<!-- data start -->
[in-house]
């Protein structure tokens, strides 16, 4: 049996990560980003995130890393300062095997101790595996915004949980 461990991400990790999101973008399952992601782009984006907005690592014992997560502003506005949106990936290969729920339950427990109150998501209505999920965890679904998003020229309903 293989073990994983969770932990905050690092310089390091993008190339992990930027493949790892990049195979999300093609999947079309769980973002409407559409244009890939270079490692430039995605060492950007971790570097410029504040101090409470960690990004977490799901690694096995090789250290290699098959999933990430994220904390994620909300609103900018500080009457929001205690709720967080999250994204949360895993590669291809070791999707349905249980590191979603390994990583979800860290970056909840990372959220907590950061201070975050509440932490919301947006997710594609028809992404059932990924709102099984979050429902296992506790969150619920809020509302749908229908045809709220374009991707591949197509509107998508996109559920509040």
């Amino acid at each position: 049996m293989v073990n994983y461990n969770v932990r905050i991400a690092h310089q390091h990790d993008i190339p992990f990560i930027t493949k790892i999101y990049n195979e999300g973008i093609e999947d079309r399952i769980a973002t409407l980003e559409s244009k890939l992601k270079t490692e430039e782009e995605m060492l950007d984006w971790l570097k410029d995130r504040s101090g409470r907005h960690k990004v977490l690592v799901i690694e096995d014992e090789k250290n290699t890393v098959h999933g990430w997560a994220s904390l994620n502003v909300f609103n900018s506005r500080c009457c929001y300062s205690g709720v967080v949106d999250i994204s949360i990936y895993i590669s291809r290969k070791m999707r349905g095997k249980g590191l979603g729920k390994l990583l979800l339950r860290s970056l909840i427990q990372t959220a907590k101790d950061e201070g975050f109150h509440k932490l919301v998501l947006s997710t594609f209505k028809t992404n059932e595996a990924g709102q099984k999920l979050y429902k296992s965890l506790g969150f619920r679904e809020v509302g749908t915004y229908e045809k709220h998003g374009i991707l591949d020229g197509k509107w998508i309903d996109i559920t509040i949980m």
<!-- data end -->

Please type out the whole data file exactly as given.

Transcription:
[in-house]
């Protein structure tokens, strides 16, 4: 049996990560980003995130890393300062095997101790595996915004949980 461990991400990790999101973008399952992601782009984006907005690592014992997560502003506005949106990936290969729920339950427990109150998501209505999920965890679904998003020229309903 293989073990994983969770932990905050690092310089390091993008190339992990930027493949790892990049195979999300093609999947079309769980973002409407559409244009890939270079490692430039995605060492950007971790570097410029504040101090409470960690990004977490799901690694096995090789250290290699098959999933990430994220904390994620909300609103900018500080009457929001205690709720967080999250994204949360895993590669291809070791999707349905249980590191979603390994990583979800860290970056909840990372959220907590950061201070975050509440932490919301947006997710594609028809992404059932990924709102099984979050429902296992506790969150619920809020509302749908229908045809709220374009991707591949197509509107998508996109559920509040």
């Amino acid at each position: 049996m293989v073990n994983y461990n969770v932990r905050i991400a690092h310089q390091h990790d993008i190339p992990f990560i930027t493949k790892i999101y990049n195979e999300g973008i093609e999947d079309r399952i769980a973002t409407l980003e559409s244009k890939l992601k270079t490692e430039e782009e995605m060492l950007d984006w971790l570097k410029d995130r504040s101090g409470r907005h960690k990004v977490l690592v799901i690694e096995d014992e090789k250290n290699t890393v098959h999933g990430w997560a994220s904390l994620n502003v909300f609103n900018s506005r500080c009457c929001y300062s205690g709720v967080v949106d999250i994204s949360i990936y895993i590669s291809r290969k070791m999707r349905g095997k249980g590191l979603g729920k390994l990583l979800l339950r860290s970056l909840i427990q990372t959220a907590k101790d950061e201070g975050f109150h509440k932490l919301v998501l947006s997710t594609f209505k028809t992404n059932e595996a990924g709102q099984k999920l979050y429902k296992s965890l506790g969150f619920r679904e809020v509302g749908t915004y229908e045809k709220h998003g374009i991707l591949d020229g197509k509107w998508i309903d996109i559920t509040i949980m």